Northwest Mechanical does radiant
We caught up to Buzz Burgett in his office at Northwest Mechanical in Seattle. He only had a few minutes for initial introductions because he was on his way off for a business trip. However, with his blessing, Reeves Journal, accompanied by Paul Pollets, founder and president of Advanced Radiant Technology and RJ editorial advisory board member, took a tour of a couple of the company’s tasty radiant heating projects in the Seattle area. After our visit, we spoke with Buzz about Northwest Mechanical, how the Seattle market is growing and the dearth of qualified labor in the area.
The first project we visited is the kind of place that makes some people wish they hadn’t ditched all those classes in school. It’s a 10,000 square foot Spanish-style mansion in the City’s tony Capitol Hill neighborhood. Originally built in the 1920s, the home is being virtually gutted and renovated with radiant heat and amenities like a computerized golf driving range in the basement, a newer, bigger wine cellar and a new, 5,000 square-foot two story addition featuring garage space and an apartment or office space upstairs.
The second is an apartment building under construction near Microsoft’s Redmond headquarters. It will provide dormitory-style living for the influx of technology workers to take a shower and sleep when they’re not immersed in the amenities provided for them on campus by the companies they work for or out on the town spending some of those big tech salaries.
A little background
Burgett says Northwest Mechanical has been operating for more than 35 years. It was originally started by one of his colleagues, Jay Zager, who is now the owner of Thermal Products, Inc., a distributor of hydronic heating and solar thermal products in Seattle. Burgett went to work at Northwest Mechanical in 1986 and bought the company in 1994.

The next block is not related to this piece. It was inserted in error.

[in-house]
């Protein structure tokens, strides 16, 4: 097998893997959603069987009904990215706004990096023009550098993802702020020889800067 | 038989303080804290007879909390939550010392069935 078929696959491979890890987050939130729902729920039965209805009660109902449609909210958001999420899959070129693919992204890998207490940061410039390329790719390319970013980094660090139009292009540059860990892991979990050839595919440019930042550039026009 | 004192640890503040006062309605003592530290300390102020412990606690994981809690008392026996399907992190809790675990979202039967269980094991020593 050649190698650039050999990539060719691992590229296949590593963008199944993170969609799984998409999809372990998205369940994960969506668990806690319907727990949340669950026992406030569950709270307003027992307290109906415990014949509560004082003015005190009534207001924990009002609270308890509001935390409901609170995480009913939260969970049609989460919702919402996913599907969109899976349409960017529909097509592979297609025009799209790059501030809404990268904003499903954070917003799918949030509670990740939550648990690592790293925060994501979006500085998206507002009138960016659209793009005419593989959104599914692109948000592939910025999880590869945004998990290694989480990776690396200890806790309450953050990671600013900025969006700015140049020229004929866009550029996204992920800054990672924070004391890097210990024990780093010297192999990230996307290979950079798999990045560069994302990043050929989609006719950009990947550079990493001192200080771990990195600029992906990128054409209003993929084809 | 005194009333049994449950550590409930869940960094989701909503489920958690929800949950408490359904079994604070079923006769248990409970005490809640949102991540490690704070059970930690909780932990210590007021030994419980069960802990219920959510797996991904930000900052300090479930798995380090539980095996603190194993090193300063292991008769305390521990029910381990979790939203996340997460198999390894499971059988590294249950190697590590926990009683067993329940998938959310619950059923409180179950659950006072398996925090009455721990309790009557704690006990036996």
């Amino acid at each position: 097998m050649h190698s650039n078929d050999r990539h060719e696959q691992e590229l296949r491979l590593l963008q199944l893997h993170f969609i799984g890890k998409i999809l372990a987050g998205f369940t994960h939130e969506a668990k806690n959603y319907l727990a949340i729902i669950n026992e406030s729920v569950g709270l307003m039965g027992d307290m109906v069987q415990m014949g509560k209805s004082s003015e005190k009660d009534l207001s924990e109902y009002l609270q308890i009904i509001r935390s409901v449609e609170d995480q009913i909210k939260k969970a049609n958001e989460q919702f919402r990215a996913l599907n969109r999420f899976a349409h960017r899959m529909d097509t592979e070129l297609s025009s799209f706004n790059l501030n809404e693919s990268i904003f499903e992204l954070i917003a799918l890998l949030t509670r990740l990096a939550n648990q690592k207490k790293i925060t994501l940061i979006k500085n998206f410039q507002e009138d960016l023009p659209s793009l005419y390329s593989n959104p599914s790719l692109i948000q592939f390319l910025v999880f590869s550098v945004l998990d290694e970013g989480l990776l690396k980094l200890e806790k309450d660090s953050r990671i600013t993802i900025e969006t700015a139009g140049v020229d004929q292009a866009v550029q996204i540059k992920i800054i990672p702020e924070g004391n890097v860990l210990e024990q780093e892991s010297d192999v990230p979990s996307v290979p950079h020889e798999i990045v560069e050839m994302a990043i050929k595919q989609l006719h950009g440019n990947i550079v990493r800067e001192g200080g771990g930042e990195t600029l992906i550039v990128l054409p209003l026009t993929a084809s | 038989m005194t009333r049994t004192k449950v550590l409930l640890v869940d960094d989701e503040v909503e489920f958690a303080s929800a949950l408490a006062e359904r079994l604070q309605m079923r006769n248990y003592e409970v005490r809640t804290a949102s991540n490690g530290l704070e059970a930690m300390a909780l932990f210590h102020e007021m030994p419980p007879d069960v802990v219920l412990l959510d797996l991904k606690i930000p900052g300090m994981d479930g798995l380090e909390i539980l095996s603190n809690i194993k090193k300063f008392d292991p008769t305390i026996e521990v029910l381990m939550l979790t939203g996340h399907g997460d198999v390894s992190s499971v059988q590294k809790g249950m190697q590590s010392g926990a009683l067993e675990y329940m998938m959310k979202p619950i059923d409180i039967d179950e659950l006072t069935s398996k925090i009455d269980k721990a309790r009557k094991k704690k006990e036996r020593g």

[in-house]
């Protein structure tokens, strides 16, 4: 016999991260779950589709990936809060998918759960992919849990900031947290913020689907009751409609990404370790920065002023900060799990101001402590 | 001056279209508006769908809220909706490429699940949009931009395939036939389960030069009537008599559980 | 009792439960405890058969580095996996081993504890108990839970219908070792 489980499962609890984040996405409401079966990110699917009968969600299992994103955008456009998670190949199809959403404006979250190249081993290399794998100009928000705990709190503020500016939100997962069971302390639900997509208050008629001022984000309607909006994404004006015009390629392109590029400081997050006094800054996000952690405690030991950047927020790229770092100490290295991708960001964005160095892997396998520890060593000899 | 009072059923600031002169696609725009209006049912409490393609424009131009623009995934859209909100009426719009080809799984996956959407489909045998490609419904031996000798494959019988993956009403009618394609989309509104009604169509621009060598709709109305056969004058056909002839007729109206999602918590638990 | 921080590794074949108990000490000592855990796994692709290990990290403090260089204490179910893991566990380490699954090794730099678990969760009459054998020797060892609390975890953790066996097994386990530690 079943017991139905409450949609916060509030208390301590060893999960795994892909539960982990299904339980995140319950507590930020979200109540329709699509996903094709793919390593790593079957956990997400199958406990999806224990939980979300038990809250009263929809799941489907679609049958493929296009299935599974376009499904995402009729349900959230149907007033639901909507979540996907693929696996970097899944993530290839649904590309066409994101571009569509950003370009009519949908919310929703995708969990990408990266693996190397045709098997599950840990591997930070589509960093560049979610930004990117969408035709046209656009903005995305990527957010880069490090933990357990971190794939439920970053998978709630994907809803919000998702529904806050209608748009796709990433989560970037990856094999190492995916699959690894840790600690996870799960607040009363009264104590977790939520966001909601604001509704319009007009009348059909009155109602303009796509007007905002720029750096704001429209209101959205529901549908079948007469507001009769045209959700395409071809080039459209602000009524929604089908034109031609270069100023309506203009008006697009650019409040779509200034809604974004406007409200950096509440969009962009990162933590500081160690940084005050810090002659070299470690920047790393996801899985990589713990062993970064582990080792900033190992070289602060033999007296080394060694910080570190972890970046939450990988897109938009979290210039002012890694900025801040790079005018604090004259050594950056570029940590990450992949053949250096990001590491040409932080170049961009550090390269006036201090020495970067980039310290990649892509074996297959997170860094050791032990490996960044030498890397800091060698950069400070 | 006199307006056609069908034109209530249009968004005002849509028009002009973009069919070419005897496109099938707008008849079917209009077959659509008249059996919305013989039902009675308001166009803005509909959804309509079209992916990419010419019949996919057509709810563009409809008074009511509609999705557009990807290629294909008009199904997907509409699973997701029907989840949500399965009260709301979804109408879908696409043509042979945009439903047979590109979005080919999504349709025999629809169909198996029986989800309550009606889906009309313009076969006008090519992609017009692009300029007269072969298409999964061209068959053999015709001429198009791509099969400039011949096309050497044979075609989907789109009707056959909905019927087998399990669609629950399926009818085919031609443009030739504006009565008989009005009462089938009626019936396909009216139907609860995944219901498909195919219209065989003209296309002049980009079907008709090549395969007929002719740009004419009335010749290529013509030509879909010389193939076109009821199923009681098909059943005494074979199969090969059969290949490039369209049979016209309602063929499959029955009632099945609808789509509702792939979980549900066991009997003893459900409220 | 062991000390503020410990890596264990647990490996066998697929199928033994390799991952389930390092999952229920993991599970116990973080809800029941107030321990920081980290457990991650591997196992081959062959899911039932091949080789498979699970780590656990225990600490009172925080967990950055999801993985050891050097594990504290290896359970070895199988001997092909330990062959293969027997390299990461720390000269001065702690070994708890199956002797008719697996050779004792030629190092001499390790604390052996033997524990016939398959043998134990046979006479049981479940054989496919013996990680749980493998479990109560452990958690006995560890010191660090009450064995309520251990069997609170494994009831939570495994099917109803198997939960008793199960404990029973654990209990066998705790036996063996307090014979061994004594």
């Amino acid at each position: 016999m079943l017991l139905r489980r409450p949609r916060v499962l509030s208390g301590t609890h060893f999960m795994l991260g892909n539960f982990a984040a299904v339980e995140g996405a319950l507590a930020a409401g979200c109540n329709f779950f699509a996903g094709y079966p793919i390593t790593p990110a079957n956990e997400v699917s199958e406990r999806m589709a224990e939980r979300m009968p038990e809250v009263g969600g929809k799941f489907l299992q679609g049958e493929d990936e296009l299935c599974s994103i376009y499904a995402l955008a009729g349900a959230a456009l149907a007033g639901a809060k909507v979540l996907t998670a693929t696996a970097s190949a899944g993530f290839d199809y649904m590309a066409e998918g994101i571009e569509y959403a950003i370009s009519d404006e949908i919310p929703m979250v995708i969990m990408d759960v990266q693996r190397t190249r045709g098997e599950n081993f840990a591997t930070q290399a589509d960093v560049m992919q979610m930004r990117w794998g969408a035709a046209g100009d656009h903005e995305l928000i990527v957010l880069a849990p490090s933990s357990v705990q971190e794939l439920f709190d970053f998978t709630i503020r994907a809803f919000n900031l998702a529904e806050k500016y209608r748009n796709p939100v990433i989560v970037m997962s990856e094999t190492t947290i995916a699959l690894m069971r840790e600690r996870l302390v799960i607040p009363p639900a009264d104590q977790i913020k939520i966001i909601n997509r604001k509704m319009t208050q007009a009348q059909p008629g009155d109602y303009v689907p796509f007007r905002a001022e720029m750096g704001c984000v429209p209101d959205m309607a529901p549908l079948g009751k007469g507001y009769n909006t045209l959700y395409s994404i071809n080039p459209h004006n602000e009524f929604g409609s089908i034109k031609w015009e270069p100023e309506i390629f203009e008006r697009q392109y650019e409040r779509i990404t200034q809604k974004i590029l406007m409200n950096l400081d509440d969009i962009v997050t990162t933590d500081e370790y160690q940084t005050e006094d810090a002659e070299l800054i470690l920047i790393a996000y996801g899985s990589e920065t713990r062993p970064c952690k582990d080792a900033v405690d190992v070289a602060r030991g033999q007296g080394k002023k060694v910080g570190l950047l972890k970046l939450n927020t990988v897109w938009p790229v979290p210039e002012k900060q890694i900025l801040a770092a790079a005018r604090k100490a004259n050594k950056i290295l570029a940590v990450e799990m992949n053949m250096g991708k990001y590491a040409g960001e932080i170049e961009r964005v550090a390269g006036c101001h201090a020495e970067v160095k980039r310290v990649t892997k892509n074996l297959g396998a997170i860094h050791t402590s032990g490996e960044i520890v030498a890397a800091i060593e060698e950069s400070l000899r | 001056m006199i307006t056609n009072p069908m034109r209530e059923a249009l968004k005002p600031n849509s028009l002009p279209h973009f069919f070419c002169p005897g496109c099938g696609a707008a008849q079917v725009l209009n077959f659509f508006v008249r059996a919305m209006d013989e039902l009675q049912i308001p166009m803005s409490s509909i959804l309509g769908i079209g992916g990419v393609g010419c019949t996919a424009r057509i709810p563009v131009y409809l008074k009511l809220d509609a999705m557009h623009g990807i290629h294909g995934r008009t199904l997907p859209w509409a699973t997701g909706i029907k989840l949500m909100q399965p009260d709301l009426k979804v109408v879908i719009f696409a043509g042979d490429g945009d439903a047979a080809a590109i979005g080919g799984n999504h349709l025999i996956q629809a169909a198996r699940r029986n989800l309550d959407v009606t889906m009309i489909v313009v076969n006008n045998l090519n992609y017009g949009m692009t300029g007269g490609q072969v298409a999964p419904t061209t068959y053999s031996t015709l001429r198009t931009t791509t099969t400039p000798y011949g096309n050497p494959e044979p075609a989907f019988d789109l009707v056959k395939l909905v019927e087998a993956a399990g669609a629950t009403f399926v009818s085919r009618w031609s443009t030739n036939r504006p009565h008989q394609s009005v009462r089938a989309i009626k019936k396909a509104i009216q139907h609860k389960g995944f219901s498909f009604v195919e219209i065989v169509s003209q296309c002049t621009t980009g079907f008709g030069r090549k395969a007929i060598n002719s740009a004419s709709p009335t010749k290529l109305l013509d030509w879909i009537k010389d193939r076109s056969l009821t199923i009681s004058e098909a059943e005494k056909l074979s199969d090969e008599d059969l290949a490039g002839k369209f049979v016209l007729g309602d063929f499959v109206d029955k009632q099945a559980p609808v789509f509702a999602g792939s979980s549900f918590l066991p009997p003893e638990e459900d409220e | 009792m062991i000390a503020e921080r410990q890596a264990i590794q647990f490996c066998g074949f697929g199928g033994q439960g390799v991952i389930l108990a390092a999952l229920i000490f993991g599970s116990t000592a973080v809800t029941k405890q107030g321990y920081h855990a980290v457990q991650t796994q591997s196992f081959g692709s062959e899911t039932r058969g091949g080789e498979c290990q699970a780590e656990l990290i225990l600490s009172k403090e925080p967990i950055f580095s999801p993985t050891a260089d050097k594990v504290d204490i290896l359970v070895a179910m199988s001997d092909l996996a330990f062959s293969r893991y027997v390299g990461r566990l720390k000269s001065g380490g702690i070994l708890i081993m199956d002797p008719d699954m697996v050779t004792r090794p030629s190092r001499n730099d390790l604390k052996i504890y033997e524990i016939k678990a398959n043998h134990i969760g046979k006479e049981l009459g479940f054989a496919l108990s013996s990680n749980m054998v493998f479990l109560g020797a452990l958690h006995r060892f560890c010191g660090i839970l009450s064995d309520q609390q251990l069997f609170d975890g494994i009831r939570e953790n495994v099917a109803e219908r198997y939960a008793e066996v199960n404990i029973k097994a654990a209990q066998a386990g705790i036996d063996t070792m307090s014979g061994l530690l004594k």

Before going to work at Northwest, Burgett and his brother ran a solar heating business from 1979 until 1985: “I had a back injury in January of ‘86, and it took me 11 months to recuperate. And Jay was kind enough to give me a job come November. And so I came in as a salesperson for their small company. I developed the radiant heating market starting in around 1987 when we started working on radiant heating as a market that really was not developed at that point in Seattle.”
Now the company employs about 25 people, with 14 in the field. The company’s main product lines include Grundfos, Viessmann, Uponor, Webstone, TACO, Caleffi and Mitsubishi. Northwest sees about 75% of its business from service and the rest is a healthy mix of new construction, remodel, and replacement. Toss in some geothermal expertise and you have a pretty well-rounded company.
Burgett says Northwest runs two three-man installation teams and the rest of the techs have apprentices riding with them on all calls. It’s a pretty common situation in Washington for the journeyman/apprentice combination to run calls.